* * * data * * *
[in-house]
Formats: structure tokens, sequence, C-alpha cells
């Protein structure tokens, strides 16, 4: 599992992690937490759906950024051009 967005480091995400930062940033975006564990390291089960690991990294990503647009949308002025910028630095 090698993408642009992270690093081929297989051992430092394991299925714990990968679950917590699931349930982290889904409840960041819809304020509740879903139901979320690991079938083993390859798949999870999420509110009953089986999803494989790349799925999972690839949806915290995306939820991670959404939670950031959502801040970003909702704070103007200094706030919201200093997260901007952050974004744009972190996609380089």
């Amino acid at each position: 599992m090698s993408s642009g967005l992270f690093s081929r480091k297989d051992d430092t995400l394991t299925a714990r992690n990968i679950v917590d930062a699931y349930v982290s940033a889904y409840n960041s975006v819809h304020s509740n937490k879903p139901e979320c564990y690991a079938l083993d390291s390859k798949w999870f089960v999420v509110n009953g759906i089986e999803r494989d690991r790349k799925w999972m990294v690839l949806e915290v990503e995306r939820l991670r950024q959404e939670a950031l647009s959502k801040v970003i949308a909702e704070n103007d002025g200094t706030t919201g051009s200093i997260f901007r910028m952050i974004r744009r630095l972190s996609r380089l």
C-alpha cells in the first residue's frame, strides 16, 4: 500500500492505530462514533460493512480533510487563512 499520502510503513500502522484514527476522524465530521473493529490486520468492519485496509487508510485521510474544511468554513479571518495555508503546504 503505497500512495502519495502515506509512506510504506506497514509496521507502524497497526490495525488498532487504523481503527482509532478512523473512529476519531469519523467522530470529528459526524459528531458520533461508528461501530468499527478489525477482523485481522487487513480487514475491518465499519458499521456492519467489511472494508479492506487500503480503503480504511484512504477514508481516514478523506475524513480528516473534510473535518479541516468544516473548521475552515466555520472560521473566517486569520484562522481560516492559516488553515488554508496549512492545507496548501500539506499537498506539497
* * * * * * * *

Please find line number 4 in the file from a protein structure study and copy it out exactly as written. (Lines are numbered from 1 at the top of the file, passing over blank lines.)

């Amino acid at each position: 599992m090698s993408s642009g967005l992270f690093s081929r480091k297989d051992d430092t995400l394991t299925a714990r992690n990968i679950v917590d930062a699931y349930v982290s940033a889904y409840n960041s975006v819809h304020s509740n937490k879903p139901e979320c564990y690991a079938l083993d390291s390859k798949w999870f089960v999420v509110n009953g759906i089986e999803r494989d690991r790349k799925w999972m990294v690839l949806e915290v990503e995306r939820l991670r950024q959404e939670a950031l647009s959502k801040v970003i949308a909702e704070n103007d002025g200094t706030t919201g051009s200093i997260f901007r910028m952050i974004r744009r630095l972190s996609r380089l």